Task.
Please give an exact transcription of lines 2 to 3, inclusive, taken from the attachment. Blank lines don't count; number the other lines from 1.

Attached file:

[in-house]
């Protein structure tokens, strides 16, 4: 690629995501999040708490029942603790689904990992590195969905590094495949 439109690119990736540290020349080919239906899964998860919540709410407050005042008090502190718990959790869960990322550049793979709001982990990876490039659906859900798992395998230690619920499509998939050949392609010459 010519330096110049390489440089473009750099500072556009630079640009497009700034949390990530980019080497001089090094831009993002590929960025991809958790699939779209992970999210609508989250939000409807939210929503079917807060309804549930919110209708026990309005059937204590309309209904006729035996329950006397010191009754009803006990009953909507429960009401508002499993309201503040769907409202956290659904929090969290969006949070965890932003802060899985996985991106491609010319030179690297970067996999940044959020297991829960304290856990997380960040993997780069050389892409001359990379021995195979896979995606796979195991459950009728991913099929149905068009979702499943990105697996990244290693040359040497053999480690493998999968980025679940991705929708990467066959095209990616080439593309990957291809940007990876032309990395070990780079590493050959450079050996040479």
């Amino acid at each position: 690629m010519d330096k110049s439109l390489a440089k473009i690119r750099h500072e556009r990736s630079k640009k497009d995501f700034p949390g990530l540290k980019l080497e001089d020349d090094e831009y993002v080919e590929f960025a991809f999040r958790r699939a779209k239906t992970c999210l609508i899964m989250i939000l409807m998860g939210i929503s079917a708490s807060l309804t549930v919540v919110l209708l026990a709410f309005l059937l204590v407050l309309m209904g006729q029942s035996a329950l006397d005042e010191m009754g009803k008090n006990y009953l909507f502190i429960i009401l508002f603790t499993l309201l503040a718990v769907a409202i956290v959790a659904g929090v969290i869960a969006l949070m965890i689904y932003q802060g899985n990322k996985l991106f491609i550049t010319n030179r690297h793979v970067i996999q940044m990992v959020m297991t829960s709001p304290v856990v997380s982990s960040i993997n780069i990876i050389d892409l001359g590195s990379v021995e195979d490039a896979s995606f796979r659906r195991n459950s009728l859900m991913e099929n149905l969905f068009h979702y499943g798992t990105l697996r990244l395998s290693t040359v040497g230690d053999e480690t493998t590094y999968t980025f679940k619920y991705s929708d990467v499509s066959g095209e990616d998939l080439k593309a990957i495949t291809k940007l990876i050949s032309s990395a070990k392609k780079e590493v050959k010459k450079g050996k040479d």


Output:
């Protein structure tokens, strides 16, 4: 690629995501999040708490029942603790689904990992590195969905590094495949 439109690119990736540290020349080919239906899964998860919540709410407050005042008090502190718990959790869960990322550049793979709001982990990876490039659906859900798992395998230690619920499509998939050949392609010459 010519330096110049390489440089473009750099500072556009630079640009497009700034949390990530980019080497001089090094831009993002590929960025991809958790699939779209992970999210609508989250939000409807939210929503079917807060309804549930919110209708026990309005059937204590309309209904006729035996329950006397010191009754009803006990009953909507429960009401508002499993309201503040769907409202956290659904929090969290969006949070965890932003802060899985996985991106491609010319030179690297970067996999940044959020297991829960304290856990997380960040993997780069050389892409001359990379021995195979896979995606796979195991459950009728991913099929149905068009979702499943990105697996990244290693040359040497053999480690493998999968980025679940991705929708990467066959095209990616080439593309990957291809940007990876032309990395070990780079590493050959450079050996040479």
């Amino acid at each position: 690629m010519d330096k110049s439109l390489a440089k473009i690119r750099h500072e556009r990736s630079k640009k497009d995501f700034p949390g990530l540290k980019l080497e001089d020349d090094e831009y993002v080919e590929f960025a991809f999040r958790r699939a779209k239906t992970c999210l609508i899964m989250i939000l409807m998860g939210i929503s079917a708490s807060l309804t549930v919540v919110l209708l026990a709410f309005l059937l204590v407050l309309m209904g006729q029942s035996a329950l006397d005042e010191m009754g009803k008090n006990y009953l909507f502190i429960i009401l508002f603790t499993l309201l503040a718990v769907a409202i956290v959790a659904g929090v969290i869960a969006l949070m965890i689904y932003q802060g899985n990322k996985l991106f491609i550049t010319n030179r690297h793979v970067i996999q940044m990992v959020m297991t829960s709001p304290v856990v997380s982990s960040i993997n780069i990876i050389d892409l001359g590195s990379v021995e195979d490039a896979s995606f796979r659906r195991n459950s009728l859900m991913e099929n149905l969905f068009h979702y499943g798992t990105l697996r990244l395998s290693t040359v040497g230690d053999e480690t493998t590094y999968t980025f679940k619920y991705s929708d990467v499509s066959g095209e990616d998939l080439k593309a990957i495949t291809k940007l990876i050949s032309s990395a070990k392609k780079e590493v050959k010459k450079g050996k040479d």